Students who graduate with a major in history have entered a variety of occupations. Teaching remains the most obvious career choice. G
graduates intending to teach either acquire a Ph.D. and become professional historians, teaching at a college or university, or obtain certification and teach at the secondary level. Other options within the history profession include working with historical museums, state or local historical societies, archives or historical libraries, and historical preservation organizations or governmental agencies.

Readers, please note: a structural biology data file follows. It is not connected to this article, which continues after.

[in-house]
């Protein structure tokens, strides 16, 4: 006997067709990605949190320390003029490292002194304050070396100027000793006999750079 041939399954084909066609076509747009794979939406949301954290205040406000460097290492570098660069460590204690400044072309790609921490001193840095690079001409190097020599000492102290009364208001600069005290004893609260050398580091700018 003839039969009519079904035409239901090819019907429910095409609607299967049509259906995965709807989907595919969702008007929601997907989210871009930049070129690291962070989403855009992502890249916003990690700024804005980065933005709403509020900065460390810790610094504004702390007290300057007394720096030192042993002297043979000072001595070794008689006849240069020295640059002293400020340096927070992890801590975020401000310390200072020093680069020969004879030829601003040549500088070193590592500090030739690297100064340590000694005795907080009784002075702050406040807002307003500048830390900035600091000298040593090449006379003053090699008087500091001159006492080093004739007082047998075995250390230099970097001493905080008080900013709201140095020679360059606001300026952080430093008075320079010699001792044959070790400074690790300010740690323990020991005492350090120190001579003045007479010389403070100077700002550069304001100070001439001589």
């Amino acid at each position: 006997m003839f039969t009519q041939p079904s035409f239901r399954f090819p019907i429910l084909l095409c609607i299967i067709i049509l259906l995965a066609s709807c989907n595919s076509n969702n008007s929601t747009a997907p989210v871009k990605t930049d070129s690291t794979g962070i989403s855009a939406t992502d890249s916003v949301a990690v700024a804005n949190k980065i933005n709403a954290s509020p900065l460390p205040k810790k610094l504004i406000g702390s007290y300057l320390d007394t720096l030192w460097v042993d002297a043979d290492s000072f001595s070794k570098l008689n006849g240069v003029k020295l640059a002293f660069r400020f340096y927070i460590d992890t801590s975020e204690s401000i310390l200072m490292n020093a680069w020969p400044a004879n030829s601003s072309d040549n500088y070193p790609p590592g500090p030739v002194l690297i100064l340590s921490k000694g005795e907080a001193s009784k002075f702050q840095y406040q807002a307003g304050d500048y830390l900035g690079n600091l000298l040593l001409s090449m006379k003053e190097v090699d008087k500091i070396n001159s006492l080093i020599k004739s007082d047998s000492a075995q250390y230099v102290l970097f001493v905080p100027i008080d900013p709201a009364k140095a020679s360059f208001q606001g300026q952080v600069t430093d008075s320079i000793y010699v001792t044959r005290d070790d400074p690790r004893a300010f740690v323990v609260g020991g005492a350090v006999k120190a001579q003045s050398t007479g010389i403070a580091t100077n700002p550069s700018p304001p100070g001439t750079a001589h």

Less apparent alternatives also exist for the history graduate. History majors develop skills that can be applied to any number of professions. Students learn to read documents and books critically and analytically; they develop writing skills; and they master the ability to think clearly and objectively. These intellectual tools will serve the graduate well in any profession he or she wants to pursue. Our graduates have successfully enter fields as diverse as banking, publishing, insurance, investments, sales, and other business- and management-related fields. Many have found the history major an excellent preparation for law school. Others have entered government, social service, and the helping professions They have succeeded in these fields, they report, in part because of the preparation the history major gave them.